Paul: In Fresh Perspective by N.T. Wright is based on a series of lectures delivered between 2004 and 2005. His aim, through these lectures, is “to let in some new shafts of light on Paul” (p. ix). He does this by dividing his lectures into two sections: themes found in Paul’s writing, and structures of Paul’s theology. While this book, in part, builds on his previous work on Paul, (notably, What St. Paul Really Said, Climax of the Covenant, and his commentary on Romans), it also points to Wright’s next project, namely the fourth volume in his series, Christian Origins and the Question of God.
In chapter one, Wright introduces the world, or more specifically the worlds, of Paul: Judaism, Hellinism, Rome, and the ekklesia. Wright argues that the narratives of these different worldviews all influenced Paul’s theology and thought, and that the focus in Pauline studies on narrative structures “is one of the most significant developments which the ‘new perspective’ revolution has precipitated” (p.8). Wright briefly outlines the shift from the “old perspective” to the “new perspective” and argues that many of the ideas in modern Pauline scholarship were/are born out of specific cultural and interpretative contexts that are now being evaluated and brought to light. (For example, he talks about how Ephesians and Colossians being seen as pseudo-Pauline arose out of a very specific context: German existentialism).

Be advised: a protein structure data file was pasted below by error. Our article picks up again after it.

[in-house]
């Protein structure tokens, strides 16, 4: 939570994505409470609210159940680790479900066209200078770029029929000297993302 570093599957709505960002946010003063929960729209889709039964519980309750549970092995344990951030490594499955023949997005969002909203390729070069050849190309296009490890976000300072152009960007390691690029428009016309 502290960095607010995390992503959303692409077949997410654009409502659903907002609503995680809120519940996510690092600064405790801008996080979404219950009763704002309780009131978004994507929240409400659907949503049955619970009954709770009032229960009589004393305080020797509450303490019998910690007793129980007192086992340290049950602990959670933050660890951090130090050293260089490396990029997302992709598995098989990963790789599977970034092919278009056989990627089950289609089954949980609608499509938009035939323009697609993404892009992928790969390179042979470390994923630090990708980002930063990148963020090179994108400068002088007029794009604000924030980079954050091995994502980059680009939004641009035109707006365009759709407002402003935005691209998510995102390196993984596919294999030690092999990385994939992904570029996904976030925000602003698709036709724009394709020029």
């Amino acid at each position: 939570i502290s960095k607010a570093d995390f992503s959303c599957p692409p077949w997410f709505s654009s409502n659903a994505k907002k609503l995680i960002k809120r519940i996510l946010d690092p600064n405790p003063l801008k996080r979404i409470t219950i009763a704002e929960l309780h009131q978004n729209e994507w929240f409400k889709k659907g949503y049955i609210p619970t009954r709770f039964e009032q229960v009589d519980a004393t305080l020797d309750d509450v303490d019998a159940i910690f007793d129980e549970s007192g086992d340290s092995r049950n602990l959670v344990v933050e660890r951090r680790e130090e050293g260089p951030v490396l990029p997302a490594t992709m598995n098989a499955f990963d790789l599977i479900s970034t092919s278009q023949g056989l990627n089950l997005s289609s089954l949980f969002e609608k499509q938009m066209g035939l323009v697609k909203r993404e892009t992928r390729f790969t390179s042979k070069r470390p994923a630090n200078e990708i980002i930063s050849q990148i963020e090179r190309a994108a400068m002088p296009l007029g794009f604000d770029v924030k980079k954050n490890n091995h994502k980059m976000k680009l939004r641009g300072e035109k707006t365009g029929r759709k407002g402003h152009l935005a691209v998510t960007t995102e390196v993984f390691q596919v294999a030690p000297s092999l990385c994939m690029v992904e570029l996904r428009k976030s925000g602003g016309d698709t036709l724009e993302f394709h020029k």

In chapter two, Wright explores the interconnectedness of the themes of creation and covenant. Building off of Psalms 19 and 74, Wright presents three Pauline texts (Colossians 1:15-20; 1 Cor 15; Romans 1-11) that display the same pattern of fusing creation and covenant together, even when the terms “creation” and “covenant” aren’t specifically referenced in the text. Wright’s thesis is that the Old Testament, and thus Paul in retelling the narrative in light of the work of Christ, portrays God as the creator God who is the covenanting God, and vice versa (p.24).